Davis was widely criticized for his comments and later called them “an emotional predecessor to a thought which can and will find a more refined expression by me and others in the future.” Although I probably would have chosen to express my views a little more diplomatically, Davis’s opinion is correct and needs to be heard. No one disputes that it’s horrible to be injured or to lose a person you love to violence. I extend my sympathies to anyone in this situation and can understand why they would want to prevent similar things from happening in the future. But suffering something horrible does not give anyone the right to demand that other people’s freedoms be taken away. It does not make sense to react to a crime by punishing innocent people, yet that is exactly what so many victims and family members are demanding.

I can’t read minds, so I don’t know exactly what motivated each senator in choosing which way to vote. I’m not sure what percentage of Americans support infringements upon the right to bear arms. I’m not sure exactly how powerful the NRA or other pro-gun-rights organizations are, or how much money they spend on lobbying. But these things don’t matter. What I am sure about is that the senators who voted “no” on the Manchin-Toomey amendment and the other gun control measures took the side of individual liberty.

On Wednesday, President Obama asked, “I’ve heard some say that blocking this step would be a victory. And my question is, a victory for who? A victory for what?” To answer his question, it was a victory for the principles of freedom and individual rights, and therefore a victory for all people.

January 22, 2012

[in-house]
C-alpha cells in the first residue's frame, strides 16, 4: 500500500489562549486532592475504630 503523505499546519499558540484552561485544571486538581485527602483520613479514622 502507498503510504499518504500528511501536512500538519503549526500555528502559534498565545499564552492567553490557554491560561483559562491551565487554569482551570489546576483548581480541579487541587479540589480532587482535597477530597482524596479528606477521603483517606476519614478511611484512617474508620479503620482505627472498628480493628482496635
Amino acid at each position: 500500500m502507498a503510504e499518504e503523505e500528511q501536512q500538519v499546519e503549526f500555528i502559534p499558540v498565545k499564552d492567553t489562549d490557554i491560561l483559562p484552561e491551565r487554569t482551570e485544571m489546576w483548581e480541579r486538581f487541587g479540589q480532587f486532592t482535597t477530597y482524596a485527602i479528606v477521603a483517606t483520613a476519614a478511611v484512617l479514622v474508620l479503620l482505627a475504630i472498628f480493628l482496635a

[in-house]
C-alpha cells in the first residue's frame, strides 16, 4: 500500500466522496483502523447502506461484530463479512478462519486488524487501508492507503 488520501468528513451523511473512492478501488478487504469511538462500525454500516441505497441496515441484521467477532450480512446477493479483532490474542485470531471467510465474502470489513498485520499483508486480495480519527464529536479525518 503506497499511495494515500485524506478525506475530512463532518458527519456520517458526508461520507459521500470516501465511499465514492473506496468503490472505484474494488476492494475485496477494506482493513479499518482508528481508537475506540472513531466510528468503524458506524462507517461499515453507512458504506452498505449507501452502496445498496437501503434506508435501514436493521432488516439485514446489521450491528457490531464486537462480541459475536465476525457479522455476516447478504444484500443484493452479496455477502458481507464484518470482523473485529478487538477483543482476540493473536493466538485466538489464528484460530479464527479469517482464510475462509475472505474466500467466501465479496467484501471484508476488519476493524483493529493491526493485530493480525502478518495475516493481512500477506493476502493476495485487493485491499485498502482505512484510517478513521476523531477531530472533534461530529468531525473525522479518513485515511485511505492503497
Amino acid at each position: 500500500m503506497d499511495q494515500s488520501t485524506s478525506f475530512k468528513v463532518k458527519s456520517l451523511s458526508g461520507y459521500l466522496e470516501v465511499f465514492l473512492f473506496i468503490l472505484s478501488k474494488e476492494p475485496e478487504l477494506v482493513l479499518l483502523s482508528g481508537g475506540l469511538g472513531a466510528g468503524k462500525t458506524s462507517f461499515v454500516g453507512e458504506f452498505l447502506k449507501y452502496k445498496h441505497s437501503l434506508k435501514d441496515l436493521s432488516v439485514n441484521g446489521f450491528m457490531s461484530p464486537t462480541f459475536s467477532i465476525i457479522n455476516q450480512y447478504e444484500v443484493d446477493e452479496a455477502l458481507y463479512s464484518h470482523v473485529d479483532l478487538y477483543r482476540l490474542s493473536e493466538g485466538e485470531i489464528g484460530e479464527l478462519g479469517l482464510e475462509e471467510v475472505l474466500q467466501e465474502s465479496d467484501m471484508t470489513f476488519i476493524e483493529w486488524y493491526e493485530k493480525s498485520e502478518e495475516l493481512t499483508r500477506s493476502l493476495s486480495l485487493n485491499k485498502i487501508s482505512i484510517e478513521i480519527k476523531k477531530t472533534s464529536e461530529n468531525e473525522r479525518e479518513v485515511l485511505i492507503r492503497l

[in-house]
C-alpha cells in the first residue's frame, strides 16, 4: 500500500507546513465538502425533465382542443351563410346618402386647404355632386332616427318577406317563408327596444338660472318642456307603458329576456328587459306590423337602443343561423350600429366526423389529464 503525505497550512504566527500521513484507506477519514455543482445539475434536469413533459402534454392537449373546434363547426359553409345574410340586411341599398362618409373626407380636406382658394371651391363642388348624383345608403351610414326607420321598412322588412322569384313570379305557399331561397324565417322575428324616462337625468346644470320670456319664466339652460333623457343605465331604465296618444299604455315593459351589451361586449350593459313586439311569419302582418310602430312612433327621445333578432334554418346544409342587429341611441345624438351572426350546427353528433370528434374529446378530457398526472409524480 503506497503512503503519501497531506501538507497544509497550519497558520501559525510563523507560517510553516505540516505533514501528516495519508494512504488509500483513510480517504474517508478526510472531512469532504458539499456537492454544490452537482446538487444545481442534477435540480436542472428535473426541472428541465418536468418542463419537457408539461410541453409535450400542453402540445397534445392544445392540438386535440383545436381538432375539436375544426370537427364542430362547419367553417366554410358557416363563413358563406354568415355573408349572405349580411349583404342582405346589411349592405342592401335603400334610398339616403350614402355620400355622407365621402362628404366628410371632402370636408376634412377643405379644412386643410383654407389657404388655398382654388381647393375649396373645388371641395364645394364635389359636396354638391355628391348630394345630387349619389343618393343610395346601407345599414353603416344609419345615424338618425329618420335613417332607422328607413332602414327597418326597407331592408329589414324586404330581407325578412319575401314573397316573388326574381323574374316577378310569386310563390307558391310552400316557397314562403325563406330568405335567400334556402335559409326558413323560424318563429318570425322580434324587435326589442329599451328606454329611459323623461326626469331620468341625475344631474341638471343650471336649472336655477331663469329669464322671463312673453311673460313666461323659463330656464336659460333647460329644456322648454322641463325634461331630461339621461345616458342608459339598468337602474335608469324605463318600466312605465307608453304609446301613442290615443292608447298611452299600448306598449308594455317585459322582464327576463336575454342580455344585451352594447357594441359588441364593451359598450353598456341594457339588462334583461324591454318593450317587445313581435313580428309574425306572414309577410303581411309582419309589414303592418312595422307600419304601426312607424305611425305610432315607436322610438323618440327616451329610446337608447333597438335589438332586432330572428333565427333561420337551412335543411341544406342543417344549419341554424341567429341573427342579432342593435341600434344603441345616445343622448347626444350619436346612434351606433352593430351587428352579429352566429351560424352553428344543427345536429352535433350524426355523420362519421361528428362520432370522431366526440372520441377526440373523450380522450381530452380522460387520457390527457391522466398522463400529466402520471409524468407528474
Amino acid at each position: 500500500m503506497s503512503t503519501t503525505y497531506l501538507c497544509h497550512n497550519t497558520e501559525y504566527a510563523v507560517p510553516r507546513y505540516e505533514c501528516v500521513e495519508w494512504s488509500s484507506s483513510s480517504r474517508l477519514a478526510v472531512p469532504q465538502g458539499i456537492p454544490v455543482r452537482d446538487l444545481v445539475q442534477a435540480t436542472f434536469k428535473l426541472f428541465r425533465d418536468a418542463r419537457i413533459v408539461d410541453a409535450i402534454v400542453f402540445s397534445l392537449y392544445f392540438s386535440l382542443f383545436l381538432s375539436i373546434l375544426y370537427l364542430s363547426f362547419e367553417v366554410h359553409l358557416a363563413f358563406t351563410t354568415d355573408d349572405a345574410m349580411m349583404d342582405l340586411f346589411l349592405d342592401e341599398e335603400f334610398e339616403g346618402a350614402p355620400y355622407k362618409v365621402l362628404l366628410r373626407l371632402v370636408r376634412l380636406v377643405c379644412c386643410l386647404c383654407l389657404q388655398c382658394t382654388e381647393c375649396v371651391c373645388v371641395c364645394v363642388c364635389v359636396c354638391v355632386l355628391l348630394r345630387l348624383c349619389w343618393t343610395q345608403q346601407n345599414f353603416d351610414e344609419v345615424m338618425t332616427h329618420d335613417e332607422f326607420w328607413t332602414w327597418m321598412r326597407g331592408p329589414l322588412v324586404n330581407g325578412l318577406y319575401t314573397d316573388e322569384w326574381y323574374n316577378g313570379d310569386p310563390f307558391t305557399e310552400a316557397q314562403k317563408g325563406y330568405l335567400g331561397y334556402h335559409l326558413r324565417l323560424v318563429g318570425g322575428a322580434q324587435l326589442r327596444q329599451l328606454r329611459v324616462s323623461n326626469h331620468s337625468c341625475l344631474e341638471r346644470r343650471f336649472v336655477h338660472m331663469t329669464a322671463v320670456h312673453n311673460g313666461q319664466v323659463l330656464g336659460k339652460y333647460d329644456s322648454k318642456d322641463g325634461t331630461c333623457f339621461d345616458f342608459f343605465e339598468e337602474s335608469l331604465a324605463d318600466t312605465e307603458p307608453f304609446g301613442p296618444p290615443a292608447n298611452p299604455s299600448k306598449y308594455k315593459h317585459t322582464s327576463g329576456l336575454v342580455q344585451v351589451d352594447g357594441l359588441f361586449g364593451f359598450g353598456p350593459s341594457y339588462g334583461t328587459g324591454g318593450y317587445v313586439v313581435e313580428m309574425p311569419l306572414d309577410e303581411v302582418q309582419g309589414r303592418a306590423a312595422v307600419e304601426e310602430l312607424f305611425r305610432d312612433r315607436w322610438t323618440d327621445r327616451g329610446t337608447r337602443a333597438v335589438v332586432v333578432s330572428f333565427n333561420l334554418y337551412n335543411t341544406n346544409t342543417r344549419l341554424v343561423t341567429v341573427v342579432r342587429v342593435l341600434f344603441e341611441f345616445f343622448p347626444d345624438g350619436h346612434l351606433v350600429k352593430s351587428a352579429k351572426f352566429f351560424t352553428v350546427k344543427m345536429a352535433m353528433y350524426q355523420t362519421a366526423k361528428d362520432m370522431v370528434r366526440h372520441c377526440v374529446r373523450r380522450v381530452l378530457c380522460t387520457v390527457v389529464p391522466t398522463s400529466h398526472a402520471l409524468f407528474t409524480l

Good luck with your recovery, Gabby!

Filed under: politics by Victoria Liberty @ 5:08 pm

Giffords and Kelly army.mil-37449

Rep. Gabrielle Giffords (D-AZ) announced today that she will resign from Congress to focus on her recovery from the head injury she suffered in a shooting rampage just over a year ago. The Freedom Bulletin would like to wish her the very best in her recovery and her future career, whatever shape it may take.

January 1, 2012

Freedom Awards 2011

Filed under: Freedom Bulletin by Victoria Liberty @ 12:52 am

Each New Year here at the Freedom Bulletin, I make a list of the top people of the year. It has taken different forms and has used different criteria over the years, but this year, like last, I decided to do a top 10 list. The following people are the 10 who, in my opinion, mattered the most in the fields of politics, law, individual rights, and freedom. The people in the list were chosen based on a combination of how interesting, influential, high-profile, and unique they are, as well as the importance (in my humble opinion) of the issues that they stand for or are associated with. Without further ado, here are the top 10 people of 2011:

10. Casey Anthony – Accused of murdering her 2-year-old daughter, Caylee, she was almost universally vilified by talking heads, trial watchers, and the general public, who ridiculed her partying ways and presumed her guilty because of the large amount of circumstantial evidence in the case. But her acquittal this year showed that, to one jury at least, reasonable doubt is still the standard to which criminal defendants must be judged, no matter how wrong the verdict may intuitively feel and no matter how unpopular it may be.